Sana Saleem is a writer with a focus on social justice and human stories. She's member board of advisory for the Courage Foundation, Edward Snowden's legal defense fund.
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  1. And by “literally”, I mean I’d like to see guys and gals like him (including Calvin, Randy Shaw, Peskin, Campos, etc) transfer their homes to the ‘public good’ or a ‘public agency’ or even something like the Land Trust.

    They can call for increasing regs & rules on private LLs – to the point of confiscation. But if they aren’t willing to let go of their own *private property*, then its nothing but stealing.

  2. “competent and hardworking” … not from my experience; although there are some. And its not even about the workers – its the ‘culture’ of that workplace, which is about ‘job-creation’ over ‘profit’ or ‘service’.

    And yes, some (plenty) of small LLs aren’t that good. But I’d take them over the Housing Authority or most corp LLs. (Maybe cuz i prefer to live in smaller properties that feel more ‘homey’ than large complexes.

    Speaking of which, most MIL bases are, yes, socialistic. Its an incredible irony that the MIL is used to prop up Capitalism over Communism (and now, Crony Capitalism). In many ways, MIL life is a good example of socialism – for good and bad. Health care? Schooling? Child care? Order? Amenities? But don’t forget that most people living on MIL bases only do so for short periods of time (2 yrs). If everyone in SF had to rotate or move out every 2 yrs, we’d see a lot of nonsense dissipate quickly, imho.

  3. It means everywhere land ownership would be like it is currently on military bases. No one would own their homes, rather we would all rent, and there would only be one landlord: the government.

    You might be saying, “That doesn’t make sense, the government isn’t one thing, the government is a network of organizations.” That’s a good point. The Presidio Trust is a fully self funded department of the Federal Government, the MTA and the School District are organs of the SF City Government, the Public Utilities Commission and the Port Authority are departments of the state government, and each of those government entities own land and are landlords to residents, small businesses, people who rent space to park their cars or office workers.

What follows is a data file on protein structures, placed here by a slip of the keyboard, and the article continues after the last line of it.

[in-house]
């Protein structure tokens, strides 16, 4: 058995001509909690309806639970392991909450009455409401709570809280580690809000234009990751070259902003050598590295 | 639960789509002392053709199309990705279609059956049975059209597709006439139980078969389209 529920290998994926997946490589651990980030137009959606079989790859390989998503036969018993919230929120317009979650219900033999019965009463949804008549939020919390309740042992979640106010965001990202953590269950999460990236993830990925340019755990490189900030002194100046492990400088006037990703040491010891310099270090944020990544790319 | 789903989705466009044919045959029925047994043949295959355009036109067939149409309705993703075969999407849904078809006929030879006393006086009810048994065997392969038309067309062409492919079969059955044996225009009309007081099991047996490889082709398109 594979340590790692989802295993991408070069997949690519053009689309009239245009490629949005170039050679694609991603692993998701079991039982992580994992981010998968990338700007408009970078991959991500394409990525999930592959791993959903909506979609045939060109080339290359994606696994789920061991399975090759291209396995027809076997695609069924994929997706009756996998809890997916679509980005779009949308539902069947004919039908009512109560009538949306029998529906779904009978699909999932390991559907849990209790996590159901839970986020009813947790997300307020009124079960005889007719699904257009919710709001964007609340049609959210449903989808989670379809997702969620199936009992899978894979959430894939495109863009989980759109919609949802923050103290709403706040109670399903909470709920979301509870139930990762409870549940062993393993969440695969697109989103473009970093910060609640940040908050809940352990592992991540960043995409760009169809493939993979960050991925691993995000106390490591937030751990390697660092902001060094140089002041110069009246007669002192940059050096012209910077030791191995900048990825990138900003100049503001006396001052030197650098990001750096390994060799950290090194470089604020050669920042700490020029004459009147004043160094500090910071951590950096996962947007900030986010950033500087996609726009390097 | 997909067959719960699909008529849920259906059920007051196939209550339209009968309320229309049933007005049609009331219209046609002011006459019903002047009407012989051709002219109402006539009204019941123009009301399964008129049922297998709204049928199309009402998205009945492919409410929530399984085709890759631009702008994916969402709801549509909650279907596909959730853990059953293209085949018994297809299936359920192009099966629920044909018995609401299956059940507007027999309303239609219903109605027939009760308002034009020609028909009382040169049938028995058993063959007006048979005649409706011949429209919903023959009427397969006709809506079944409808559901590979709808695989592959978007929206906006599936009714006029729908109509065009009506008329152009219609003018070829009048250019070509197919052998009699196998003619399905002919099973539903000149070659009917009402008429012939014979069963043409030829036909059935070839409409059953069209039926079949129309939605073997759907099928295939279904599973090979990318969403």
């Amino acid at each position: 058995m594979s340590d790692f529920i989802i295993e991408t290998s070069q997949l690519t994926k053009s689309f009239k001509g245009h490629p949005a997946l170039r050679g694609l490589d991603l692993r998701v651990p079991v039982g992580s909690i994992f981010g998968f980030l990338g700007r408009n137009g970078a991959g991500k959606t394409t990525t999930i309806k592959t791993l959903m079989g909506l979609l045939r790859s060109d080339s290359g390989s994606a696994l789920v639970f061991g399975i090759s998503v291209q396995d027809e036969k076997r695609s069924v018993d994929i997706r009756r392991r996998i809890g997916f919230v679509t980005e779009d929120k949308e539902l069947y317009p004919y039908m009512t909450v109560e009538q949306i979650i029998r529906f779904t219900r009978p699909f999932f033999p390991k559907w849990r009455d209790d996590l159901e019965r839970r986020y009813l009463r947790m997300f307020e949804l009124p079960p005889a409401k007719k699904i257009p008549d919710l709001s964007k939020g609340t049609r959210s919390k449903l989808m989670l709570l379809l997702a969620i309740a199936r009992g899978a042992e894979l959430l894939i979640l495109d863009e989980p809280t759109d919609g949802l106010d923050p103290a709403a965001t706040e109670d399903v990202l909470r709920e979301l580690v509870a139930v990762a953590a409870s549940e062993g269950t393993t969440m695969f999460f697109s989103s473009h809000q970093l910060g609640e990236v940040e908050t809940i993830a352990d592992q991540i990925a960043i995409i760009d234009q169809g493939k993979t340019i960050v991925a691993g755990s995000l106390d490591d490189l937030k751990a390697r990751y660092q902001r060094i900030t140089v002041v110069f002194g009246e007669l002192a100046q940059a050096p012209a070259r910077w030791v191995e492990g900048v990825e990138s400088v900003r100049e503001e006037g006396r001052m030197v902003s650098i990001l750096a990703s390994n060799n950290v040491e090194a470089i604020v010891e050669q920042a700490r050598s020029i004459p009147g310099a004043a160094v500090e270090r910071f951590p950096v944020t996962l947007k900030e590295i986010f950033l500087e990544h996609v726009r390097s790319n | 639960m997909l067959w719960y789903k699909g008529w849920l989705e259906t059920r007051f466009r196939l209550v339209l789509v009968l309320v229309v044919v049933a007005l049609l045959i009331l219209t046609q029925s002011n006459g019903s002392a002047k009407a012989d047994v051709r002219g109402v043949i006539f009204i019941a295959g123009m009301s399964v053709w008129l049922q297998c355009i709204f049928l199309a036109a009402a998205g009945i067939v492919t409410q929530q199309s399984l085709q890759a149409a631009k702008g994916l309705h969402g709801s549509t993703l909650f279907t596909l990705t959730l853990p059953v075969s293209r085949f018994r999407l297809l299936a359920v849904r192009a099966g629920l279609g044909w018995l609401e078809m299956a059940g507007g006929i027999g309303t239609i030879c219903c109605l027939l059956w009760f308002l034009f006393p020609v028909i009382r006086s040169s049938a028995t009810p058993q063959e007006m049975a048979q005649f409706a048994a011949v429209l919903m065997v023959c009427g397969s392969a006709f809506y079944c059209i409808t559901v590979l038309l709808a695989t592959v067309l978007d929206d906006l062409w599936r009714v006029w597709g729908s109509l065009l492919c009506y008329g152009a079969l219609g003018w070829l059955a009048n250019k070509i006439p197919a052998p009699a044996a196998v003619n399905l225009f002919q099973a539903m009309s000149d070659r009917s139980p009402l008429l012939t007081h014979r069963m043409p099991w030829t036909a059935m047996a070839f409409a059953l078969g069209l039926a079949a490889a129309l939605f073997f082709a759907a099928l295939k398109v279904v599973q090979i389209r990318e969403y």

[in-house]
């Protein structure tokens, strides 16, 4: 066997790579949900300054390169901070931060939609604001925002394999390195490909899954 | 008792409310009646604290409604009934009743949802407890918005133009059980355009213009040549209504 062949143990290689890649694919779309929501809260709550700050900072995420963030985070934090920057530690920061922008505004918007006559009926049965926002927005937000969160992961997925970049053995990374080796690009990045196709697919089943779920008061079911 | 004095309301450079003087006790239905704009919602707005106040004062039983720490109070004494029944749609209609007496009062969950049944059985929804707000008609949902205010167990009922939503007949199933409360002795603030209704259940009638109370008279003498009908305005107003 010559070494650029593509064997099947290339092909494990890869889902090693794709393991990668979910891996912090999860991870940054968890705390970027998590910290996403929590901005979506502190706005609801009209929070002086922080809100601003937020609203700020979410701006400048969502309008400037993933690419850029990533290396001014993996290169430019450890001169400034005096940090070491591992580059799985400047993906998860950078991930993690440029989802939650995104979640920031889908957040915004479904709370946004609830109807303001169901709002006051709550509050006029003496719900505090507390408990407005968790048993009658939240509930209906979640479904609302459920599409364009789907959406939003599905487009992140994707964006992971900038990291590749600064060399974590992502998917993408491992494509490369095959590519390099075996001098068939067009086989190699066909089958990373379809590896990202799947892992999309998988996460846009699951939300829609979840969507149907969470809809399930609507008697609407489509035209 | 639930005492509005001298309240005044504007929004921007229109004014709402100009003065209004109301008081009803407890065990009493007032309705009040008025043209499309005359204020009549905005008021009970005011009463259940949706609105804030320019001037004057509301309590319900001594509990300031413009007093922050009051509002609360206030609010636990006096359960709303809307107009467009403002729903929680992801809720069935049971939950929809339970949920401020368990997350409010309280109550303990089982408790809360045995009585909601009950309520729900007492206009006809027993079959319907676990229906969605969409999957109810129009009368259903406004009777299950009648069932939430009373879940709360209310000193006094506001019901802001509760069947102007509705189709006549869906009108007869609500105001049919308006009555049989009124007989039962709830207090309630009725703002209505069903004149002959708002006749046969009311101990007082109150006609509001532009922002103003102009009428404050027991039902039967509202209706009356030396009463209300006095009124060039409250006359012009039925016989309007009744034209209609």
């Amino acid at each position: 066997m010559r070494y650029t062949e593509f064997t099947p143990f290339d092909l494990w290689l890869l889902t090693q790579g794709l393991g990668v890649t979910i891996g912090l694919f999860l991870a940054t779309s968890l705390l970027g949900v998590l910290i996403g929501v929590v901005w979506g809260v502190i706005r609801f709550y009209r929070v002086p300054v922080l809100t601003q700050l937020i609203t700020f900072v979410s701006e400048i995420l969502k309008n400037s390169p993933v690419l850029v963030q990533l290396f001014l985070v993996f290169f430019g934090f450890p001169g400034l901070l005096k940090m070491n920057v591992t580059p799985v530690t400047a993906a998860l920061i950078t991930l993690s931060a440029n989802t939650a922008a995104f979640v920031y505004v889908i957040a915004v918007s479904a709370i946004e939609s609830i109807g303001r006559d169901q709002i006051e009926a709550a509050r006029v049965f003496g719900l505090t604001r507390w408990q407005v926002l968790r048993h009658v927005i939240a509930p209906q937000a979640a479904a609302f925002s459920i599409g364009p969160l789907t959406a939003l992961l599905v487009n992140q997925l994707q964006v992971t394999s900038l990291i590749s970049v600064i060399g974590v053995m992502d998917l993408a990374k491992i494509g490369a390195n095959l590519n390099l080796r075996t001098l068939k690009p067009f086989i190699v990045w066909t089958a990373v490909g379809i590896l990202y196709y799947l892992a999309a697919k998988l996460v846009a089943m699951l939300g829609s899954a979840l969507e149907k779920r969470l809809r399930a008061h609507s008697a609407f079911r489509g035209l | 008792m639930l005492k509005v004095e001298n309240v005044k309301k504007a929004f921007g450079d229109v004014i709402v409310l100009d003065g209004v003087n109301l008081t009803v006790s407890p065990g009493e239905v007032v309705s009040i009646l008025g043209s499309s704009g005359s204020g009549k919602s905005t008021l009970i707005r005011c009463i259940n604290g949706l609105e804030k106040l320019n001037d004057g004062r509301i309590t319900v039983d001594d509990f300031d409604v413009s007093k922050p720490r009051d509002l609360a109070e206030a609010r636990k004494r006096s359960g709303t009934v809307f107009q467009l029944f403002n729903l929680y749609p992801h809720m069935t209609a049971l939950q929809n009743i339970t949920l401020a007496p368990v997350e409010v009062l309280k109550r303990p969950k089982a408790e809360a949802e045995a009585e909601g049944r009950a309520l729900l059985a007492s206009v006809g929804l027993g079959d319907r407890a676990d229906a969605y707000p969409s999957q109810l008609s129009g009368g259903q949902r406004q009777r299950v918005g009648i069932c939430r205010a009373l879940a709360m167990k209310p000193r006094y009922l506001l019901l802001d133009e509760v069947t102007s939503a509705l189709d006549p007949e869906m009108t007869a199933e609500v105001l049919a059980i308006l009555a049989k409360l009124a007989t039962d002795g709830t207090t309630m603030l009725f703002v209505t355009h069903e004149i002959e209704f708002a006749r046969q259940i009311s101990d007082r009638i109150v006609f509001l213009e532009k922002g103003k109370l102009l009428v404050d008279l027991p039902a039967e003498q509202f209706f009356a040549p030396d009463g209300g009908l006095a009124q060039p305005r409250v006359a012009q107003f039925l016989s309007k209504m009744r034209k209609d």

So even if all land was owned by “the government,” there could still be quite a lot of diversity in landlords. The advantage of all land being owned publicly is that the revenues over and above the operating costs of the property – whether it’s apartments, a mall, an office building, single family homes or whatever, go to the operating budget of the government agency you are renting from.

    Two real life examples we have in San Francisco currently are the parking garages owned and operated by the MTA and the Presidio Trust housing. The revenue from the MTA garages goes into the MTA operating fund and helps pay for Muni.

    The houses on the Presidio are rented at market rate to whoever applies: http://www.presidio.gov/presidio-residences-leasing-internal/ The Presidio Trust is part of the Federal government and is the landlord for those houses. The revenue from those rental properties goes into the operating budget of the Presidio and helps pay for the upkeep of the park.

    So as a practical matter it’s not at all far fetched that we could have much more publicly owned and operated land than we have now.

    As a political matter it is unlikely because the people who _say_ they want it are people like Tim – full of slogans but short on … doing anything. I mean, he managed to cast the fact that the Progressives left work early on Friday to party while the Moderates finished working on the budget as somehow a reason to criticize the Moderates: https://48hills.org/2017/06/23/mayors-allies-push-divisive-budget-plan/

    I can see why people wouldn’t want Progressive Supervisors as landlords, but not all government workers are like that. Most of them are competent and hardworking. And we all know there are plenty of private landlords are not very good at their jobs.